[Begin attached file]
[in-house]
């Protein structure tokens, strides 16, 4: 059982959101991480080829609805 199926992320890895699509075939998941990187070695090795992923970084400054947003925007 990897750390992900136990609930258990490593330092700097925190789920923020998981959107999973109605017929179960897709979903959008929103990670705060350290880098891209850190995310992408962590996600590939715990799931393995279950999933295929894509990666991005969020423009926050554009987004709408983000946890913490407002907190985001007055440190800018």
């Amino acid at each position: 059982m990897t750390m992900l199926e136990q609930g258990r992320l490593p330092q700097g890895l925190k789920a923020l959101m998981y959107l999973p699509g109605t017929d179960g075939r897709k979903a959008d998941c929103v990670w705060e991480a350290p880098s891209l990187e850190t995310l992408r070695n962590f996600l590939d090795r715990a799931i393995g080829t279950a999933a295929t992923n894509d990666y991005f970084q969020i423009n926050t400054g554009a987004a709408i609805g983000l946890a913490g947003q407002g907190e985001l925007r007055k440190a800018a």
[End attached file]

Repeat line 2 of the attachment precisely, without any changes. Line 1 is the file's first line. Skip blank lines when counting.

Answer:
């Protein structure tokens, strides 16, 4: 059982959101991480080829609805 199926992320890895699509075939998941990187070695090795992923970084400054947003925007 990897750390992900136990609930258990490593330092700097925190789920923020998981959107999973109605017929179960897709979903959008929103990670705060350290880098891209850190995310992408962590996600590939715990799931393995279950999933295929894509990666991005969020423009926050554009987004709408983000946890913490407002907190985001007055440190800018």